At this point we meet Pal, Jessie’s familiar. Until this moment, Jessie has been unable to form a mental bond with Pal. Not that it matters; Pal is a ferret, which really doesn’t do Jessie a lot of good against an aggressive hellhound demon beasty thing. However, as people aren’t supposed to know that there are wizards in their everyday existence, the beasty has to be tracked down and killed ASAP, and Jessie is the only one who even knows about it.

To summarize, Jessie is terribly unprepared for the fight. While she does ultimately manage to stop the beastie, she takes a serious pummeling, making it clear that whatever Cooper’s intentions, she was terribly unprepared for an eventuality like this.

Much later, the council of sorcerers that run the world behind the scenes close in on Jessie and order her to give up her efforts to rescue Cooper. And they won’t take no for an answer, or play fair while they wait. And so, terribly injured, cut off from most of her magic powers, and even given a sort of magical “mark” so that other magic users will know not to help her, we watch Jessie refuse to follow orders, continue with her plans to save her lover, to a point where I could point to a spot in the book where I said to myself, “this is not worth it, I would give up right here, sign what I needed to, get my powers back, and abandon Cooper to his fate.”

But that’s why Jessie is a hero and why I just write about them. For the next 300 plus enjoyable pages we meet a delightful and intriguing cast of supporting characters while learning how this magic secret society operates in the real world, as the plot takes a number of dark twists, turns and revelations, all of which would be an incredible disservice for me to discuss or reveal.

Note: I have every intention of contributing book reviews to the Sci-Fi Guys Book Review site as often as my very slow reading pace allows. This review ended up on my own blog because Rodney already wrote his own rave of Spellbent here.

R.J. Sullivan Blog Interview: Kathy Tyers Part 2

R.J. Sullivan Blog Interview: Kathy Tyers Part 2

Q: When you wrote the first Firebird books as secular novels, were you aware of the salvation message even then, or is this something you drew out in the rewrites? Did writing for a Christian Fiction house help bring out the message you wanted, or create problems you had to work around?

KT: The Bantam Books version was more of a “cultural conversion story,” but I feel the potential always was there. I had a great time thinking through Brennen’s heritage from a religious viewpoint, brainstorming possibilities and running them past my friends. The assistant pastor at my church was a particular help with Fusion Fire, which deals with the existence of evil within and without.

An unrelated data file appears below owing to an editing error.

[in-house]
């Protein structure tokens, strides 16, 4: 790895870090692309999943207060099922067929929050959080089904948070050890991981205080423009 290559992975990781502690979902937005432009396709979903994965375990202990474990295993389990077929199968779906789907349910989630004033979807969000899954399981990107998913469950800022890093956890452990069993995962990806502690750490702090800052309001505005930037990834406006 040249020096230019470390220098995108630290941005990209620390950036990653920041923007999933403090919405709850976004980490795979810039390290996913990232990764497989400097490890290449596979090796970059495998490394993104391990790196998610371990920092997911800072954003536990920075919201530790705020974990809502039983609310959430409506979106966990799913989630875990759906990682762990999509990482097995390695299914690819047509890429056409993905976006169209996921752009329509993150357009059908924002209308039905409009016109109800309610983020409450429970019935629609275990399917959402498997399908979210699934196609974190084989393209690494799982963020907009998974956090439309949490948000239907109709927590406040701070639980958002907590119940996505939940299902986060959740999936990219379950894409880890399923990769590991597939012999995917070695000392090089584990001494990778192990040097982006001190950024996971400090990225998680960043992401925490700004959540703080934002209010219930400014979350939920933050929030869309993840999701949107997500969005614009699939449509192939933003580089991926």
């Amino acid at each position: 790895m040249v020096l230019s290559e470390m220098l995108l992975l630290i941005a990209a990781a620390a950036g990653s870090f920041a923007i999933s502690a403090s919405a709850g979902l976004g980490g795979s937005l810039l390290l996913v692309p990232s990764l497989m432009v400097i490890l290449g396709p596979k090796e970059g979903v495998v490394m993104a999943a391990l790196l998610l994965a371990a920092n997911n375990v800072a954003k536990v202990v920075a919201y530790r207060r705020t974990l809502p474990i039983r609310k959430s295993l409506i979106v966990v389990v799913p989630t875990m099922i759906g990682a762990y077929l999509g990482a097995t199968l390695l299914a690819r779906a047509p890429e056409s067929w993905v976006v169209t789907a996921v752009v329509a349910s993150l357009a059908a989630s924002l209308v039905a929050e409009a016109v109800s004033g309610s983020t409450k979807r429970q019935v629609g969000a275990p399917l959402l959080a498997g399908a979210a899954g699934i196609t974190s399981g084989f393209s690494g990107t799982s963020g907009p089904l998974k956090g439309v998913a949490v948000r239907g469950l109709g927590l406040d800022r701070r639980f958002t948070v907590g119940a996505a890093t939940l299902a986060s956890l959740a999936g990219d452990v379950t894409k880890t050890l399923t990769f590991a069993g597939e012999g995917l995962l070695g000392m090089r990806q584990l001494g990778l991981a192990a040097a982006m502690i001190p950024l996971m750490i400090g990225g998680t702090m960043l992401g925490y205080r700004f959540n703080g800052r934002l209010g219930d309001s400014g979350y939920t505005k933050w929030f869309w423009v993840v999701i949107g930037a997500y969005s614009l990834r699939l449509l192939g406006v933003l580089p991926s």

Q: What surprises can readers of the secular and previous Christian Fiction versions of the Firebird series expect in this new re-release?

KT: My favorite “surprise” is a set of maps, beautifully adapted from my hand-drawn originals by the gifted Jamie Upschulte. The new titles continue the family saga for two more generations, and our heroes are there. Just a glimpse in Wind and Shadow. More centrally in Daystar.

Q: Okay, here’s the question I’ve been dying to ask for years. Would you agree with my assessment that Crown of Fire seems to indicate your struggle as a believer wishing to serve God with your talent juxtaposed with the temptation of chasing bestselling fame as a “name” author on the wildly popular Star Wars books? Did this create a dichotomy in your career path? If so, how did you approach this then and how do you approach it now?

KT: It’s actually more complicated than that. Crown was originally supposed to be Books 3 and 5 of that expanded series I proposed to Bethany House. And the Star Wars books were all written by invitation, so honestly, it wasn’t possible to “chase fame” by writing more and more of them. By the time Crown was contracted to be published, I was far more emotionally invested in the Firebird series than in Star Wars, although I will always owe SW a deep professional debt. I even considered turning down the invitation to write Balance Point, because I was writing Crown when the offer came. My Bethany editor, Steve Laube, essentially said “are you nuts?”

Q:  In the mid-2000s you went “off the grid” on a sabbatical for several years. Was Kathy on a “walkabout?”